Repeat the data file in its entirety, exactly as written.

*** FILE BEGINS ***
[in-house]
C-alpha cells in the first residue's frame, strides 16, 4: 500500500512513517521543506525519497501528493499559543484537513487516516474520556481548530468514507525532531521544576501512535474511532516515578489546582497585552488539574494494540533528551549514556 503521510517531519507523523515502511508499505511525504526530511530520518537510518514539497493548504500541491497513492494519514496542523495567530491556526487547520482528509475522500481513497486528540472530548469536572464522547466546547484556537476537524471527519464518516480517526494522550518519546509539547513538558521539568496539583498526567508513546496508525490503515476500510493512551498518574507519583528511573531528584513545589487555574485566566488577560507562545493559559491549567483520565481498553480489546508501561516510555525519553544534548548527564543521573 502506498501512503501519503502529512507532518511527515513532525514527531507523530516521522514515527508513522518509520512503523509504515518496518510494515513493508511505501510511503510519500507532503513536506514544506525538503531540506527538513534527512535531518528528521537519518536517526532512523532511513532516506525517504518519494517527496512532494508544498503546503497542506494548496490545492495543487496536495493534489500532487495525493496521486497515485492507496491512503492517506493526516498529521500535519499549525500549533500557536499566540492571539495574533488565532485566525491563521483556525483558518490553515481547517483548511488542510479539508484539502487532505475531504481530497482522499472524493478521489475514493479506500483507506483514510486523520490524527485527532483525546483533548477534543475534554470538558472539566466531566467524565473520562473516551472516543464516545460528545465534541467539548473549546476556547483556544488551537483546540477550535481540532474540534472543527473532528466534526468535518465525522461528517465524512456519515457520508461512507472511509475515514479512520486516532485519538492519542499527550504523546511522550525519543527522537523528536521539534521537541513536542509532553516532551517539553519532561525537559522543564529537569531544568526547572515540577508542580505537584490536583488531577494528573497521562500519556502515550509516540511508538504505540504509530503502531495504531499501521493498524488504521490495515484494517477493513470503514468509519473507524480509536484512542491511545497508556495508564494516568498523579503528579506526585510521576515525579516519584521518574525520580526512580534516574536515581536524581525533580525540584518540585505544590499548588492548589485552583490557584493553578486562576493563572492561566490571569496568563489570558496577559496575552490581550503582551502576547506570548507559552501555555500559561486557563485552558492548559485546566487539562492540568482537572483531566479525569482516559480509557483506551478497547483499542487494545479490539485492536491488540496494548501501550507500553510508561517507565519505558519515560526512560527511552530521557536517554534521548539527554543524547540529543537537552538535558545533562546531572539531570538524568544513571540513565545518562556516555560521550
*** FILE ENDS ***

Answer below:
[in-house]
C-alpha cells in the first residue's frame, strides 16, 4: 500500500512513517521543506525519497501528493499559543484537513487516516474520556481548530468514507525532531521544576501512535474511532516515578489546582497585552488539574494494540533528551549514556 503521510517531519507523523515502511508499505511525504526530511530520518537510518514539497493548504500541491497513492494519514496542523495567530491556526487547520482528509475522500481513497486528540472530548469536572464522547466546547484556537476537524471527519464518516480517526494522550518519546509539547513538558521539568496539583498526567508513546496508525490503515476500510493512551498518574507519583528511573531528584513545589487555574485566566488577560507562545493559559491549567483520565481498553480489546508501561516510555525519553544534548548527564543521573 502506498501512503501519503502529512507532518511527515513532525514527531507523530516521522514515527508513522518509520512503523509504515518496518510494515513493508511505501510511503510519500507532503513536506514544506525538503531540506527538513534527512535531518528528521537519518536517526532512523532511513532516506525517504518519494517527496512532494508544498503546503497542506494548496490545492495543487496536495493534489500532487495525493496521486497515485492507496491512503492517506493526516498529521500535519499549525500549533500557536499566540492571539495574533488565532485566525491563521483556525483558518490553515481547517483548511488542510479539508484539502487532505475531504481530497482522499472524493478521489475514493479506500483507506483514510486523520490524527485527532483525546483533548477534543475534554470538558472539566466531566467524565473520562473516551472516543464516545460528545465534541467539548473549546476556547483556544488551537483546540477550535481540532474540534472543527473532528466534526468535518465525522461528517465524512456519515457520508461512507472511509475515514479512520486516532485519538492519542499527550504523546511522550525519543527522537523528536521539534521537541513536542509532553516532551517539553519532561525537559522543564529537569531544568526547572515540577508542580505537584490536583488531577494528573497521562500519556502515550509516540511508538504505540504509530503502531495504531499501521493498524488504521490495515484494517477493513470503514468509519473507524480509536484512542491511545497508556495508564494516568498523579503528579506526585510521576515525579516519584521518574525520580526512580534516574536515581536524581525533580525540584518540585505544590499548588492548589485552583490557584493553578486562576493563572492561566490571569496568563489570558496577559496575552490581550503582551502576547506570548507559552501555555500559561486557563485552558492548559485546566487539562492540568482537572483531566479525569482516559480509557483506551478497547483499542487494545479490539485492536491488540496494548501501550507500553510508561517507565519505558519515560526512560527511552530521557536517554534521548539527554543524547540529543537537552538535558545533562546531572539531570538524568544513571540513565545518562556516555560521550